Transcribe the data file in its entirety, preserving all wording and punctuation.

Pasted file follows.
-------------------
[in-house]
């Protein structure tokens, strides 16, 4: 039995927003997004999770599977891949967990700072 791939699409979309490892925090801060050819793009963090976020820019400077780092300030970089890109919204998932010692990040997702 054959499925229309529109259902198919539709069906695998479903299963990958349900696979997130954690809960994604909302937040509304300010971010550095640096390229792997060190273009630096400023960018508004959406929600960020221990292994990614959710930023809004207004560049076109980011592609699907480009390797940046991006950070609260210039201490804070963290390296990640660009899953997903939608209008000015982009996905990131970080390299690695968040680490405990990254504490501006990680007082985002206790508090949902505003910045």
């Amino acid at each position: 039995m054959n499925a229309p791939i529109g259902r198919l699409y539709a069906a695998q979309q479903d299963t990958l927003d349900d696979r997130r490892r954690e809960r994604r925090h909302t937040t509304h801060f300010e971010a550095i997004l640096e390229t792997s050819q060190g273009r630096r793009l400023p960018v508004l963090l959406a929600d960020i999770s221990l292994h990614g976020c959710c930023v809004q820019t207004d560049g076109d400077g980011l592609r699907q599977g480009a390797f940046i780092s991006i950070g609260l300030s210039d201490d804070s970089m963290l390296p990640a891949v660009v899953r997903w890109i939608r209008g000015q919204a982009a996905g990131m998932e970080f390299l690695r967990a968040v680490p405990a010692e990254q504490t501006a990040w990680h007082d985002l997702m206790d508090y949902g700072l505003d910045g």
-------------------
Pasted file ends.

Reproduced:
[in-house]
């Protein structure tokens, strides 16, 4: 039995927003997004999770599977891949967990700072 791939699409979309490892925090801060050819793009963090976020820019400077780092300030970089890109919204998932010692990040997702 054959499925229309529109259902198919539709069906695998479903299963990958349900696979997130954690809960994604909302937040509304300010971010550095640096390229792997060190273009630096400023960018508004959406929600960020221990292994990614959710930023809004207004560049076109980011592609699907480009390797940046991006950070609260210039201490804070963290390296990640660009899953997903939608209008000015982009996905990131970080390299690695968040680490405990990254504490501006990680007082985002206790508090949902505003910045």
């Amino acid at each position: 039995m054959n499925a229309p791939i529109g259902r198919l699409y539709a069906a695998q979309q479903d299963t990958l927003d349900d696979r997130r490892r954690e809960r994604r925090h909302t937040t509304h801060f300010e971010a550095i997004l640096e390229t792997s050819q060190g273009r630096r793009l400023p960018v508004l963090l959406a929600d960020i999770s221990l292994h990614g976020c959710c930023v809004q820019t207004d560049g076109d400077g980011l592609r699907q599977g480009a390797f940046i780092s991006i950070g609260l300030s210039d201490d804070s970089m963290l390296p990640a891949v660009v899953r997903w890109i939608r209008g000015q919204a982009a996905g990131m998932e970080f390299l690695r967990a968040v680490p405990a010692e990254q504490t501006a990040w990680h007082d985002l997702m206790d508090y949902g700072l505003d910045g």